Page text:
Beginning with the proposition, then, that the aristocracy of the scientistic turn is not just discursive, but also material, we need to ask what might appear at first as if a simple question: why? This question is calling not just for a simple diagnosis, but a crucial starting point in the critique of the epistemology of capitalism.
The traditional Marxist critique has always fallen at this point: for Marx, (at least at certain moments in his oeuvre) Socialism inevitably operates as a kind of science, a rationalised operative system that must deliver a clean and functional social model for living. The need now, it seems to me, is to go beyond that vulgar rationalism and to understand the relationship between power and resistance as a relationship that is abso;lutely internal to the system itself: in other words, Marx's critique of capitalism has operated always from within, as a symptom of that system.
The point here, without seeking to abandon the most useful elements of a critical Marxist model, would be to re-inscribe critical action into a broader configuration of the political such that it can operate beyond the epistemological straight-jacket of scientism. Where, in the rationalist model of living, might there be room for dirt, for randomness, for transgression? without attending to these matters, social theory from the left is stuck in a rationalizing idealism that in a very important sense belittles what might be termed (not unproblematically) the human.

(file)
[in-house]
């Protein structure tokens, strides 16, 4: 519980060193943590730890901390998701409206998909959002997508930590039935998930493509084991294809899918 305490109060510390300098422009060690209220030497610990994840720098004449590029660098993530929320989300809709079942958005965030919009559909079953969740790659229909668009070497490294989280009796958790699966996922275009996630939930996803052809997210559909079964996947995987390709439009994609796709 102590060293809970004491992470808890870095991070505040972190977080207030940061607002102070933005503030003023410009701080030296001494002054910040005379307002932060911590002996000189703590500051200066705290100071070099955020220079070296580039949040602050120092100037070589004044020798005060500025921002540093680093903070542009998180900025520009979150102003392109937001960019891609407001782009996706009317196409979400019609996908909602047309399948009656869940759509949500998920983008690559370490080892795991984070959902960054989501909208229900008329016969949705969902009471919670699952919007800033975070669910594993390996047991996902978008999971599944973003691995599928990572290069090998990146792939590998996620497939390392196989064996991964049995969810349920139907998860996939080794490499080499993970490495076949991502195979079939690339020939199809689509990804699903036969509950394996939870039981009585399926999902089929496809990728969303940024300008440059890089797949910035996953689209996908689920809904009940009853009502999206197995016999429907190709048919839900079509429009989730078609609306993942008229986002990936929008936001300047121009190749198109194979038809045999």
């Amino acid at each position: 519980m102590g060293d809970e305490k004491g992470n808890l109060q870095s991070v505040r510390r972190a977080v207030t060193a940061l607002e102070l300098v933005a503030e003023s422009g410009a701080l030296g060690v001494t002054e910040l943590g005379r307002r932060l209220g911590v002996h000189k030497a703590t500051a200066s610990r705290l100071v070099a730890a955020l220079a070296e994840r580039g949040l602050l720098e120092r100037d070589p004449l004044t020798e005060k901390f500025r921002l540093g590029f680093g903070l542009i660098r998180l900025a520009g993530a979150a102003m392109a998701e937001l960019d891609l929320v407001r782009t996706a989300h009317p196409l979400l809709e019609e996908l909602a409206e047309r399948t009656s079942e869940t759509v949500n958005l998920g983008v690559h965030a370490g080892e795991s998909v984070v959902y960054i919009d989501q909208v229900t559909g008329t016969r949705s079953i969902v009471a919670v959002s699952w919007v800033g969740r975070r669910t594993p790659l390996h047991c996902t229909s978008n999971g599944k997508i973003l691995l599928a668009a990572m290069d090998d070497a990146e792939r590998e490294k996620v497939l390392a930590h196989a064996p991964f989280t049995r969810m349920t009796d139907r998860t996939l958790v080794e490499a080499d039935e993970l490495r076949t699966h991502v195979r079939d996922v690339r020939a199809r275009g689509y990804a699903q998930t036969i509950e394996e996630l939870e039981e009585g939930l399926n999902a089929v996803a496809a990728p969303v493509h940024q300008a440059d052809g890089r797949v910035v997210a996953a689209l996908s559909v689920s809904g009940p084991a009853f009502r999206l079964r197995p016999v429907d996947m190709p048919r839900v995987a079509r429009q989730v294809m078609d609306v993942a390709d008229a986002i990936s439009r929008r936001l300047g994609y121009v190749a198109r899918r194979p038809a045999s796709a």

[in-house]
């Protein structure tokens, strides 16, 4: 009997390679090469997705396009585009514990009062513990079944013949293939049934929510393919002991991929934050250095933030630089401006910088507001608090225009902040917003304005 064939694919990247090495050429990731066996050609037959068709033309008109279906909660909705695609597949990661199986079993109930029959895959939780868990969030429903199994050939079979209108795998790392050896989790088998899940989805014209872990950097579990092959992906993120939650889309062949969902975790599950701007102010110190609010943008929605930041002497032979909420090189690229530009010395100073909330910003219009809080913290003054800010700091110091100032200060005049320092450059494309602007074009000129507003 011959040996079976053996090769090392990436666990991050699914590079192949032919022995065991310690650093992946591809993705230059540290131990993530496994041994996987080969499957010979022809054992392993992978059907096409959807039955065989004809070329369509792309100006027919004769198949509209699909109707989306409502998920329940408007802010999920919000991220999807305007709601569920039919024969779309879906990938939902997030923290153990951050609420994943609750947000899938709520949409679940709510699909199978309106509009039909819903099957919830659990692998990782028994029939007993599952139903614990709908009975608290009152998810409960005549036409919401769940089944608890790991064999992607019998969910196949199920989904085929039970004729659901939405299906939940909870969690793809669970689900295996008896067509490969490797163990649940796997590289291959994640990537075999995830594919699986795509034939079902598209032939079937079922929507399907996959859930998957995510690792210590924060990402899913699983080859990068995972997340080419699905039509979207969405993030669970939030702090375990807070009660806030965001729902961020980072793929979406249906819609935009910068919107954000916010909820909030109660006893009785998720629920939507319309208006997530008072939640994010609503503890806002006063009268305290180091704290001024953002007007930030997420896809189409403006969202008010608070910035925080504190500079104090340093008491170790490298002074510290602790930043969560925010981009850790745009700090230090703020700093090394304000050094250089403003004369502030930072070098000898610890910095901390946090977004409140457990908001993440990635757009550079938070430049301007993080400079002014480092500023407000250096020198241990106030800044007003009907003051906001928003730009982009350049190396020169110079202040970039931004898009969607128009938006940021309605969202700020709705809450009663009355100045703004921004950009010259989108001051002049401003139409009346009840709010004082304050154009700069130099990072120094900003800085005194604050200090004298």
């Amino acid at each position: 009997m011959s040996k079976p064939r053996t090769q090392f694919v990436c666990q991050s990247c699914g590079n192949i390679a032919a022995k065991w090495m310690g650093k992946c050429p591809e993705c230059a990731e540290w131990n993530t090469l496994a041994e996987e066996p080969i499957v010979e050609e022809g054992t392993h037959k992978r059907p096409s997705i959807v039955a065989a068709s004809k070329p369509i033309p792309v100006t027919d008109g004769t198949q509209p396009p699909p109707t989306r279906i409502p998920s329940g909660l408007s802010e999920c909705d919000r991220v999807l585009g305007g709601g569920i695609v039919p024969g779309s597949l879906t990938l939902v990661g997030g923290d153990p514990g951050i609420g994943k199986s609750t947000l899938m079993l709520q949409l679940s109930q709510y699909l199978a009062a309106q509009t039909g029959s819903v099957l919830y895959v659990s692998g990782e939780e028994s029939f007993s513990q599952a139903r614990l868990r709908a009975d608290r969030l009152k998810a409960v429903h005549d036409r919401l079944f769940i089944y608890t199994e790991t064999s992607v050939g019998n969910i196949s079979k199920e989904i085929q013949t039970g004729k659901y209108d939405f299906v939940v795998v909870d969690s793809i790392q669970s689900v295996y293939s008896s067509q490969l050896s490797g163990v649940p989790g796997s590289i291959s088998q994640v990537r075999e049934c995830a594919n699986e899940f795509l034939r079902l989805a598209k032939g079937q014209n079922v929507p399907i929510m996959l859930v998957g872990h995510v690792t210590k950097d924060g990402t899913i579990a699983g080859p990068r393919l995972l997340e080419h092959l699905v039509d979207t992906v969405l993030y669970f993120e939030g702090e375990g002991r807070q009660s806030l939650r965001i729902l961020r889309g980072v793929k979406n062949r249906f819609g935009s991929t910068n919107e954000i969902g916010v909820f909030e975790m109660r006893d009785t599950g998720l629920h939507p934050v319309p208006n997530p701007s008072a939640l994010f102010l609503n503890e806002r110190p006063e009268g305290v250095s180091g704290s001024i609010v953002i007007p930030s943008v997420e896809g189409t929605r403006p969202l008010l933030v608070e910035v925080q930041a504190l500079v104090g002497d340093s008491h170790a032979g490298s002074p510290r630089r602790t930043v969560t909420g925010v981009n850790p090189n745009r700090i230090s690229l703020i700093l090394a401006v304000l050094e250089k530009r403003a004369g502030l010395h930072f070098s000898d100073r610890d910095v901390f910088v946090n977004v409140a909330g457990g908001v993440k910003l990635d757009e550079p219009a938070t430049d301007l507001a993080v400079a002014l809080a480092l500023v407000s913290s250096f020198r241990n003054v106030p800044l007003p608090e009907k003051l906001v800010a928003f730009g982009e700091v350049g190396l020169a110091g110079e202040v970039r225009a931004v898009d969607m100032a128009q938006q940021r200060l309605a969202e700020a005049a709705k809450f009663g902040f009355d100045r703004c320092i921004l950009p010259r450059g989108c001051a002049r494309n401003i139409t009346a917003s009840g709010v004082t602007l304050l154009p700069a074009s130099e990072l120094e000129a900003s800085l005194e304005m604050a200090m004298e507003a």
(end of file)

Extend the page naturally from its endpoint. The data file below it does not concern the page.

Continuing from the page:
The human in this new world, would be more than just a universalising principle, other than to note its structuring rather like the Hegelian not-all: it can never be captured as a singular unitary modality of being, never fully articulated through the symbolzations of science. It would operate as a space that is always already more than, ill-suited to, the modeling of societies, of living, of being, always in some sense dissonant (or at least not fully consonant).
Scientism finds such notions abhorrent, since its urge (put very crudely) is to capture and still the world, to explain it. The naive turn of scientism is a naivete that comes of its privilege, of its enthronement at the heart of the contemporary Western episteme.
That turn, as perhaps more materially embedded than ever, is also a turn that points to a certain impoverishment, a symptom of what we used to call its decadence. When science no longer needs to address the fundamental question of its own epistemological underpinning, when the question as to how science might be said to retrieve truth fades under a blistering confidence, that is the point at which it becomes a new kind of dogma, a new theology (and it is no surpise that the Christian right finds its home in the most scientist power of the modern era, the U.S.).
The material ground of this turn, it seems, to me, is a crucial place to start to look to understand how science maintains itself - the economics of epistemological coercion are crucial to the survival of capitalism as we understand it today. Start there and you might begin to unravel something...